Monday, March 22, 2010

Out of the Mouth of the Impeached Judge

In 1981, Alcee Hastings was charged with accepting a $150,000 bribe in exchange for a lenient sentence and a return of seized assets for 21 counts of racketeering by Frank and Thomas Romano, and of perjury in his testimony about the case. He was acquitted by a jury after his alleged co-conspirator, William Borders, refused to testify in court (resulting in a jail sentence for Borders).

In 1988, the Democratic-controlled U.S. House of Representatives took up the case, and Hastings was impeached for bribery and perjury by a vote of 413-3. He was then convicted in 1989 by the U.S. Senate, becoming the sixth federal judge in the history of the United States be removed from office by the Senate. The vote on the first article was 69 for and 26 opposed, providing two votes more than the two-thirds of those present that were needed to convict. The first article accused the judge of conspiracy. Conviction on any single article was enough to remove the judge from office. The Senate vote cut across party lines, with Sen Patrick Leahy (D-VT) voting to convict his fellow party member, and Sen Arlen Specter (R-PA)(at that time) voting to acquit.

The Senate had the option to forbid Hastings from ever seeking federal office again, but did not do so. Alleged co-conspirator, attorney William Borders went to jail again for refusing to testify in the impeachment proceedings, but was later given a full pardon by President Bill Clinton on his last day in office.

I'm pleased to see that he is a man of consistency, and one who continues to make up his own rules as he goes along... Constitution be damned.

(Source: Wikipedia)

Wednesday, March 17, 2010

Why I am Anglican - Part One

My spiritual journey within the Christian faith over these brief 48 years have taken me on a path that would cause Marco Polo to chafe with envy. This path has, woven into its course, four of the seven Roman sacraments, a second baptism by “total immersion”, a total remonstrance of anything Roman, a decade behind a pentecostal pulpit, flirtation with the Calvary Chapel movement, and a brief exile within the Souther Baptist Convention. The sojourn took what might seem to onlookers as a sudden lurch left as on Easter 2005, I was found in St. Augustine-in-the-Fields Episcopal Church in Stafford Virginia. It was on that fateful morning that through tear-streamed eyes, I declared “I am home!”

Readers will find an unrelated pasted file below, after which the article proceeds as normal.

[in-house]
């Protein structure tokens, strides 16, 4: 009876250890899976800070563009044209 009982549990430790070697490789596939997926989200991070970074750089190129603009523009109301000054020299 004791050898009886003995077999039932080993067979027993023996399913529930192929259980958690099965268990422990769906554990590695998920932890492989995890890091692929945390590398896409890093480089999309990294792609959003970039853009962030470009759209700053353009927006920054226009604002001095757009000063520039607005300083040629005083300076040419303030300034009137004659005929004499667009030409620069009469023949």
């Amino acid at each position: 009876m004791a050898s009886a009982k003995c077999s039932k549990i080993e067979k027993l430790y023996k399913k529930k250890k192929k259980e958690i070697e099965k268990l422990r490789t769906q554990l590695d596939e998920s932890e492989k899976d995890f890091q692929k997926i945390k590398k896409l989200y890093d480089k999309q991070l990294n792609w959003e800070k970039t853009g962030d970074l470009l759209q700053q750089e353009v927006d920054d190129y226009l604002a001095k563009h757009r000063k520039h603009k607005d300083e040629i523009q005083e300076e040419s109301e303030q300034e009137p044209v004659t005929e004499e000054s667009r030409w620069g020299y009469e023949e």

Allow me to present some brief biographical information in order to lay down a foundation for this discussion.

The first ten years of my spiritual formation was solidly Roman Catholic. I received the sacrament of Baptism in the summer of 1962. There are many early memories of learning or reciting the prayers taught by all faithful Catholic parents. This responsibility lay on my mother’s shoulders as she represented the Catholic component to the family. My father was a cradle presbyterian was confirmed Anglican some years prior to my birth. At this young age, I knew nothing of Anglicanism and simply assumed that mommy took the children to mass and daddy was somewhere else on Sunday morning. It wouldn’t be until 1973/74 that I had my first cognitive exposure to the Anglican faith.

Though as early as 1980 I had identified myself as Episcopal, this was a nominal ascent at best. All of this would change as in the spring of 1981, I had a “conversion experience” with the Assembly of God church in Dover, Delaware. In these circles, I became exposed to some “church fathers” the likes of Jack Chick, Keith Green, Kenneth Copeland and the like. Chick, a benighted KJV-only apparent Independent Fundamental Baptist, had recently begun a series of screeds against the Roman Faith through his association with the con-man Alberto Rivera. Impressionable and ungrounded, I took his writings as gospel and violently repudiated my Roman Heritage, going as far as plastering windshields with Chick’s fish wrap. I can say, with some embarrassment, that after sinking roots in scripture and some garden-variety maturity, I can claim a counter-repudiation of Chick and his ilk. I do pray that the scales fall from his eyes.

Some years would pass and there would be a maturing in the Christian faith, along with real fruits of both repentance and the Spirit. While being a part of a Church of God (Cleveland, TN) church, I began to sense that the Almighty had placed a vocational calling on me. After a period of both personal and congregational discernment, Robin and I were set forth for the preparation for service. Following ministerial licensing in 1991, I served in what would be considerate curate and evangelistic venues for the next 12 years.